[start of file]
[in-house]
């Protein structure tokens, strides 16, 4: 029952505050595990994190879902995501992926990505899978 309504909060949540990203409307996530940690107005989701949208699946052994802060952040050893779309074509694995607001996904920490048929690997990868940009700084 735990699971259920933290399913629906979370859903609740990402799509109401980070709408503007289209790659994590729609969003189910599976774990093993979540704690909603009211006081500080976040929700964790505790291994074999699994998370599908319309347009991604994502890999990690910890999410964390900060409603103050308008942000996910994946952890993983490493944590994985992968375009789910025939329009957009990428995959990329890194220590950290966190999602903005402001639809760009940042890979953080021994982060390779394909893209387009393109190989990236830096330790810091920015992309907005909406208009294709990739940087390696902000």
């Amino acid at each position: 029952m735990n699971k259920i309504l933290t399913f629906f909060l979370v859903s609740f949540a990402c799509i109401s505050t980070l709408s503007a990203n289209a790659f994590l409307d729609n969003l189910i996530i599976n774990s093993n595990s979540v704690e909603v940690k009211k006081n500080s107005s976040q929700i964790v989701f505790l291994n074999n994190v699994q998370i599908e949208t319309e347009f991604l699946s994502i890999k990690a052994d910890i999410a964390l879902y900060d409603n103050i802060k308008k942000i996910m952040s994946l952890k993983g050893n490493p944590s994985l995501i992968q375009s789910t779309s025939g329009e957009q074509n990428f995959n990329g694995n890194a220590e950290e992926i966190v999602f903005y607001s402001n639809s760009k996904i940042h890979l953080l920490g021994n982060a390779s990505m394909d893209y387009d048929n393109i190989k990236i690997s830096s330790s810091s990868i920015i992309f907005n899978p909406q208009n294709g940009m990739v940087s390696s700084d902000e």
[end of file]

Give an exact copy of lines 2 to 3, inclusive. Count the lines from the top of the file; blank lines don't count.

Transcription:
């Protein structure tokens, strides 16, 4: 029952505050595990994190879902995501992926990505899978 309504909060949540990203409307996530940690107005989701949208699946052994802060952040050893779309074509694995607001996904920490048929690997990868940009700084 735990699971259920933290399913629906979370859903609740990402799509109401980070709408503007289209790659994590729609969003189910599976774990093993979540704690909603009211006081500080976040929700964790505790291994074999699994998370599908319309347009991604994502890999990690910890999410964390900060409603103050308008942000996910994946952890993983490493944590994985992968375009789910025939329009957009990428995959990329890194220590950290966190999602903005402001639809760009940042890979953080021994982060390779394909893209387009393109190989990236830096330790810091920015992309907005909406208009294709990739940087390696902000």
């Amino acid at each position: 029952m735990n699971k259920i309504l933290t399913f629906f909060l979370v859903s609740f949540a990402c799509i109401s505050t980070l709408s503007a990203n289209a790659f994590l409307d729609n969003l189910i996530i599976n774990s093993n595990s979540v704690e909603v940690k009211k006081n500080s107005s976040q929700i964790v989701f505790l291994n074999n994190v699994q998370i599908e949208t319309e347009f991604l699946s994502i890999k990690a052994d910890i999410a964390l879902y900060d409603n103050i802060k308008k942000i996910m952040s994946l952890k993983g050893n490493p944590s994985l995501i992968q375009s789910t779309s025939g329009e957009q074509n990428f995959n990329g694995n890194a220590e950290e992926i966190v999602f903005y607001s402001n639809s760009k996904i940042h890979l953080l920490g021994n982060a390779s990505m394909d893209y387009d048929n393109i190989k990236i690997s830096s330790s810091s990868i920015i992309f907005n899978p909406q208009n294709g940009m990739v940087s390696s700084d902000e």